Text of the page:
The air left my lungs in one giant swoosh. While I’d been expecting it, I hadn’t quite been prepared for it.
“You’re not even trying!”
He was right. I’d done nothing to try and block the blow that had sent me flying across the room and into the far wall, but at least it was a way to feel something.
Pain was a feeling, right?
With my glare firmly affixed to his face, I rose up off of the ground and dusted myself off, while grumbling, “I don’t even know why we’re doing this in the first place.”
“You know why.”
His ominous tone spoke volumes more than those three little words.
Of course I knew why.
It had been drilled into my head since before I could hold it up on my own. For my entire life – twenty-one years long today – I had known exactly what my purpose for being was.
With my birth, the centuries’ old pendulum had finally swung forward and tonight my kinds’ obligation would be paid in full.
Our debt settled.
Our supernatural books would be balanced for the first time in nearly eight hundred years.
With my life being traded for saving my great-grandfather’s long before I’d ever been born.
I’d known for my whole life what would become of mine and I adored my great-grandfather, so I didn’t feel it was much of a hardship. He’d always doted on me. His pride in my accomplishments had been the fuel for my soul. His exasperation at my hijinks…
Well…they were pretty sweet too.
Besides, I had never really fit in here anyway. I had been both revered and abhorred for my life’s purpose. Thanks to my prized possessions – the books my great-grandfather had given me from the human world – I felt a lot like the boy wizard, Harry Potter.
Only instead of being the boy who lived, I was the one-eighth fairy freak whose adult life would be spent in the servitude of a vampire king.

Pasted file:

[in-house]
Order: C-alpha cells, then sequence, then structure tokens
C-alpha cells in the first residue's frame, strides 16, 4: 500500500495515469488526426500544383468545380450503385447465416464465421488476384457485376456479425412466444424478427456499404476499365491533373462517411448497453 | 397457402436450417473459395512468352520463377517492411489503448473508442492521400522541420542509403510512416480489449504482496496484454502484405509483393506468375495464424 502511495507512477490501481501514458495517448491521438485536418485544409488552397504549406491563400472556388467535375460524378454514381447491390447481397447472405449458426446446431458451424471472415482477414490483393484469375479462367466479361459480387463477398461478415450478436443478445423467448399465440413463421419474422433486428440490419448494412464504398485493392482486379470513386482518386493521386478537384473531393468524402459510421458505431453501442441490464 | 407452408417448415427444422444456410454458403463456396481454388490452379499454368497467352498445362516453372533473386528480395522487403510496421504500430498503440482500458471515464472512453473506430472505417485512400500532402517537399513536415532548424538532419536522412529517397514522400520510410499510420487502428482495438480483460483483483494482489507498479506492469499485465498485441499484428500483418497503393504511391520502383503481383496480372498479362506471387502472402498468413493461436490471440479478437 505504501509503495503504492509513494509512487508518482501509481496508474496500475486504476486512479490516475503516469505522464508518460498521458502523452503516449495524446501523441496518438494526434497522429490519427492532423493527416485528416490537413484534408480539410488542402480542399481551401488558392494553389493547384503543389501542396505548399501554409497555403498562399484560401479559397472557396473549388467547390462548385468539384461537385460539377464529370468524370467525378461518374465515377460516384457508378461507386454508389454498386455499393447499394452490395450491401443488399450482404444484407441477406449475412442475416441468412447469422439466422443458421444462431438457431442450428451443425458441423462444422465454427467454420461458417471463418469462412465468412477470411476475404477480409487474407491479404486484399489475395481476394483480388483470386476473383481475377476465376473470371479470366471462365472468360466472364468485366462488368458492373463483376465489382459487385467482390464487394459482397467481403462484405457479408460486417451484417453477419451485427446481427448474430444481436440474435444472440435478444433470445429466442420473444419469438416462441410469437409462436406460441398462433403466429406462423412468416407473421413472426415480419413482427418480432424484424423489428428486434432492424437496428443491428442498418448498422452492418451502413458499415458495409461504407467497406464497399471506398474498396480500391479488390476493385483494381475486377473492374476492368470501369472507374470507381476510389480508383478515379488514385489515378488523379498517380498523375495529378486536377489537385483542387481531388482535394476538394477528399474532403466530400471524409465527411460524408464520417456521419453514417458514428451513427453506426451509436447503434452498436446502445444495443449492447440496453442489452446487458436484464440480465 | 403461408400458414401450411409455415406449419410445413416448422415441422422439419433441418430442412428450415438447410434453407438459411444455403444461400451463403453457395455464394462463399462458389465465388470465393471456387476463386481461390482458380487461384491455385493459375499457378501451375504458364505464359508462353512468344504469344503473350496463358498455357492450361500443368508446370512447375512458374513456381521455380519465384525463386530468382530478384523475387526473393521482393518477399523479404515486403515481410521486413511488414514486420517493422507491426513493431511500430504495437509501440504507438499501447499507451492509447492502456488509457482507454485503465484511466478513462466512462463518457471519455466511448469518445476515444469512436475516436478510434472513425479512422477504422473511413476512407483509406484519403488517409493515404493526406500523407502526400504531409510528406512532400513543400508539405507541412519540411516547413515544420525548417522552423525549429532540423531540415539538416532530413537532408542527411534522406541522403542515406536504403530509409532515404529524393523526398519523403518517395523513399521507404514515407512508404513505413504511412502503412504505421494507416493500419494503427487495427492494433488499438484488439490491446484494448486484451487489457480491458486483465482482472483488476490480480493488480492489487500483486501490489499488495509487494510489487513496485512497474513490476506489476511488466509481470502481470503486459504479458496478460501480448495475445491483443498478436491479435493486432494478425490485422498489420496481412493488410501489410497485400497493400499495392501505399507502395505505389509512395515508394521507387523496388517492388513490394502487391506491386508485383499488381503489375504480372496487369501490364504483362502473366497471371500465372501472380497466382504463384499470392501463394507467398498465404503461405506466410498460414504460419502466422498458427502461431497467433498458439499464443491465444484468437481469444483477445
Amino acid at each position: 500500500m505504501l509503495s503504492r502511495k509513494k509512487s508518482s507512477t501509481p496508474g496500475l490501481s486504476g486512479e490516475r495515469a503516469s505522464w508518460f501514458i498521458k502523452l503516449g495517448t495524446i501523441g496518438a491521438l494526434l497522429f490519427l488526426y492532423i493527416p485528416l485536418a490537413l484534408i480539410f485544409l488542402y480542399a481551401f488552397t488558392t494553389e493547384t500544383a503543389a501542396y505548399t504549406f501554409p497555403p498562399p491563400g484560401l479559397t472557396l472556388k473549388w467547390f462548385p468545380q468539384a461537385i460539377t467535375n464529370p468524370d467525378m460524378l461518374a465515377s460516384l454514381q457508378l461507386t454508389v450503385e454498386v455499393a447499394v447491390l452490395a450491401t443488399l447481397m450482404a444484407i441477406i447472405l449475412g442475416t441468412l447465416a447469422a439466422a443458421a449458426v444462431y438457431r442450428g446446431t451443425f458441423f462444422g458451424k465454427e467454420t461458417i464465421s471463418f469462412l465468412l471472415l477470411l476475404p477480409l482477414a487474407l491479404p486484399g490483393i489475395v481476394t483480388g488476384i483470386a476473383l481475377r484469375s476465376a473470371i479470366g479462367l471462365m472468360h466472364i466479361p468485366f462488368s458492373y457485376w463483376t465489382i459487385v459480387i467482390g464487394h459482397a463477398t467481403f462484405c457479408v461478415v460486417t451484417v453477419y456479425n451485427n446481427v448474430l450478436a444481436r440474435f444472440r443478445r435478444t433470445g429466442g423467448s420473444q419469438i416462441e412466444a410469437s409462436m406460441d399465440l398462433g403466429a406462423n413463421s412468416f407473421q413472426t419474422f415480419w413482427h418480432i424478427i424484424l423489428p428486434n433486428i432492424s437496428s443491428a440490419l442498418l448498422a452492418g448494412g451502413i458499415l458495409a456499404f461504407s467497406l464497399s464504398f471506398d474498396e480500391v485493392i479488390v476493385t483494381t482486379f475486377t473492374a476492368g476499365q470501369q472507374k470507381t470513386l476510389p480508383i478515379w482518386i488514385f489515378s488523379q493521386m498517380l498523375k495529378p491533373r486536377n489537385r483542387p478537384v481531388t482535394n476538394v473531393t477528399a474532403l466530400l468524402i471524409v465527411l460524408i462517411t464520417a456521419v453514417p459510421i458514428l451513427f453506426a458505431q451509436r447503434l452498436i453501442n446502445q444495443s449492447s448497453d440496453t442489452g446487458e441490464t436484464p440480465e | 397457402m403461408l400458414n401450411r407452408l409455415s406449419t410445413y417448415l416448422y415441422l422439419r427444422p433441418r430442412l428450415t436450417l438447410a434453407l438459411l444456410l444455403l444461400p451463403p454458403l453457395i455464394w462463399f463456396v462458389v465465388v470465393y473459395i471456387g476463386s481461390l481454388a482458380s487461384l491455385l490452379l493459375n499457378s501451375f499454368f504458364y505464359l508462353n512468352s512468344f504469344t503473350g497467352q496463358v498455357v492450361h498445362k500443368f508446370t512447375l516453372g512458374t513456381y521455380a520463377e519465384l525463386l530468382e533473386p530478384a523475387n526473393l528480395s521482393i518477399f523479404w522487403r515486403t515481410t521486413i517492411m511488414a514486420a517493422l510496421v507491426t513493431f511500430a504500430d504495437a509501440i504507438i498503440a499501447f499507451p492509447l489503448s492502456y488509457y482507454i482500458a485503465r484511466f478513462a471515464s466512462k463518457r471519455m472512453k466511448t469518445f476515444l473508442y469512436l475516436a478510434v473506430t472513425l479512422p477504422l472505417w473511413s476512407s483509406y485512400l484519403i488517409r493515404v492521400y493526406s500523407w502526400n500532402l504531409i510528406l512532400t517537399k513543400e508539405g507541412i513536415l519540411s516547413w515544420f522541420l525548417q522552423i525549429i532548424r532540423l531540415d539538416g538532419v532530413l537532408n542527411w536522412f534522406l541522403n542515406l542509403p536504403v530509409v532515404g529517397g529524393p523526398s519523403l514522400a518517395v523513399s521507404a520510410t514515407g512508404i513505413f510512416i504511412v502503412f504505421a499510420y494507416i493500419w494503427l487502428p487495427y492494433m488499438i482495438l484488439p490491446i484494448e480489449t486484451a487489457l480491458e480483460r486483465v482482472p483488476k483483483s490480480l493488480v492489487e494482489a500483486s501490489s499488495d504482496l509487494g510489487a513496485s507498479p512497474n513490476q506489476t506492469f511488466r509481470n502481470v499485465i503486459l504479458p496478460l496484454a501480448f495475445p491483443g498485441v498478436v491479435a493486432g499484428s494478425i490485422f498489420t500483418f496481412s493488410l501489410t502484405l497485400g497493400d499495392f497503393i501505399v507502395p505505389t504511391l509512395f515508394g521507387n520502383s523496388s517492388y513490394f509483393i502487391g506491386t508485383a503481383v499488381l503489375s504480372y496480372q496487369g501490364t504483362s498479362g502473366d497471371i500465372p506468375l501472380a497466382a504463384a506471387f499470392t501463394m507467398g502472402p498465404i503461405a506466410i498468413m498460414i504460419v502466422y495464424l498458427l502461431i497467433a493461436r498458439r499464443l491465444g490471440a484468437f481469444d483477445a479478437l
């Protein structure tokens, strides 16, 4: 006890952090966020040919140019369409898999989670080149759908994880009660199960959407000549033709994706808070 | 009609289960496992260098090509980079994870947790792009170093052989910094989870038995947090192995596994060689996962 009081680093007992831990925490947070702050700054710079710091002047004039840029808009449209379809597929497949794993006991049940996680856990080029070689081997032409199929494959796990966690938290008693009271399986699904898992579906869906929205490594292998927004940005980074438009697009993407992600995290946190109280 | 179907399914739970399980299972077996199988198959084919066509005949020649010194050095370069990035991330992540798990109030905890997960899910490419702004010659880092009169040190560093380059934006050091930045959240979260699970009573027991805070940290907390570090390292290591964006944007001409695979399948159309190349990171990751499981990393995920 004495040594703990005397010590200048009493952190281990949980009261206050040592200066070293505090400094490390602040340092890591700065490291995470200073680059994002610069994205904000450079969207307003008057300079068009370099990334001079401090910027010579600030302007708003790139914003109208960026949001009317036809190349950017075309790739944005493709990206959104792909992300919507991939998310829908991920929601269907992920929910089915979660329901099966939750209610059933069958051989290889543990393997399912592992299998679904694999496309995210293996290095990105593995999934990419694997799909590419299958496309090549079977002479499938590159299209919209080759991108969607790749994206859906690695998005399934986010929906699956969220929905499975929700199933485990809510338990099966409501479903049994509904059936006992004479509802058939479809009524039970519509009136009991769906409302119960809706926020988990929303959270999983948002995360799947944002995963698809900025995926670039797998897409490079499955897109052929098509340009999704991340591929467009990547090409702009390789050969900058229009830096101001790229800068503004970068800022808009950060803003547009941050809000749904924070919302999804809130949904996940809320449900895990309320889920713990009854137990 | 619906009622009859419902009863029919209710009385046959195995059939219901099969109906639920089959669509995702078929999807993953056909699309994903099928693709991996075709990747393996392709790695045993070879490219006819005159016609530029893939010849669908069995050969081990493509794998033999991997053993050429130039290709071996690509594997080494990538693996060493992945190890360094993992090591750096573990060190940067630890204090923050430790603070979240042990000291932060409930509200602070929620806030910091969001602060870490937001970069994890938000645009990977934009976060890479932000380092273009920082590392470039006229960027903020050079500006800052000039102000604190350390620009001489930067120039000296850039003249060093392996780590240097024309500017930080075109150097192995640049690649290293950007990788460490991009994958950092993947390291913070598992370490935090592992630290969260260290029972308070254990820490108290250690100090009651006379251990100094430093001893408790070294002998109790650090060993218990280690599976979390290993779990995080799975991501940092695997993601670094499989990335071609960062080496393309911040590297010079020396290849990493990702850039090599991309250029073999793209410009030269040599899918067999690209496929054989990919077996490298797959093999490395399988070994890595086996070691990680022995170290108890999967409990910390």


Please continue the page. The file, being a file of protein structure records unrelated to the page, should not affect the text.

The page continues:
Admittedly, a part of me was looking forward to it.
Admittedly, I wasn’t a freak for nothing.
I knew our kind were predisposed to despise vampires. It was something else that had been drilled into my head from birth, albeit in a way that was more bittersweet than bitter. But owing one in the way we did, it was to be expected, I supposed. It wasn’t until I had gotten older that I’d begun to suspect it was why I was treated so differently.
I was a reminder they couldn’t wait to be rid of.
The feelings were pretty much mutual on that front.
I’d been educated in the ways of both the human and supernatural world I’d had yet to see in anything more than just books, so I wouldn’t be caught unaware of their customs.
And I was fascinated by all of it.
It was impossible to not know I was more human than fairy – thanks to the whispered taunts I’d been inundated with as a child – but I often wondered if I would feel a kinship with any of them, like I did with some of my own kin.
Growing up with the knowledge of what my role would be, while other little girls got to play with dolls and the like, my first and only toy had been a sword. By the time I turned ten I was proficient enough that I could best most of great-grandfather’s Royal Guard.
It was a fact that pissed them off and delighted me to no end.
I’d been trained in every form of combat known, both ancient and modern, and now I was just as deadly with a sword as I was with a Sig Sauer.
Never mind my natural abilities.
But since I’d long ago come to terms with my fate, I kept my eyes on my trainer and sometimes friend, Preston Pardloe, and explained, “I wasn’t talking about that. I was talking about the absurdity of training now when I’ll be leaving just as soon as great-grandfather comes for me.”
Before he could answer, a smile appeared on my lips and the idiom from one of my text books came to mind, seeing my great-grandfather appear in the doorway.
Speak of the devil and he shall appear.
But in my eyes my great-grandfather was more angel than devil – and with Claudine’s aspiration, she’d better hope so too – and my feet automatically carried me forward, with my knees bending into the curtsy that was just as spontaneous as breathing was to me.
“Rise great-granddaughter,” he ordered in his warm rich tone that had always had the uncanny ability to put me at ease. “You look lovely this evening.”
My great-grandfather could also be – shall we say – good at backhanded compliments.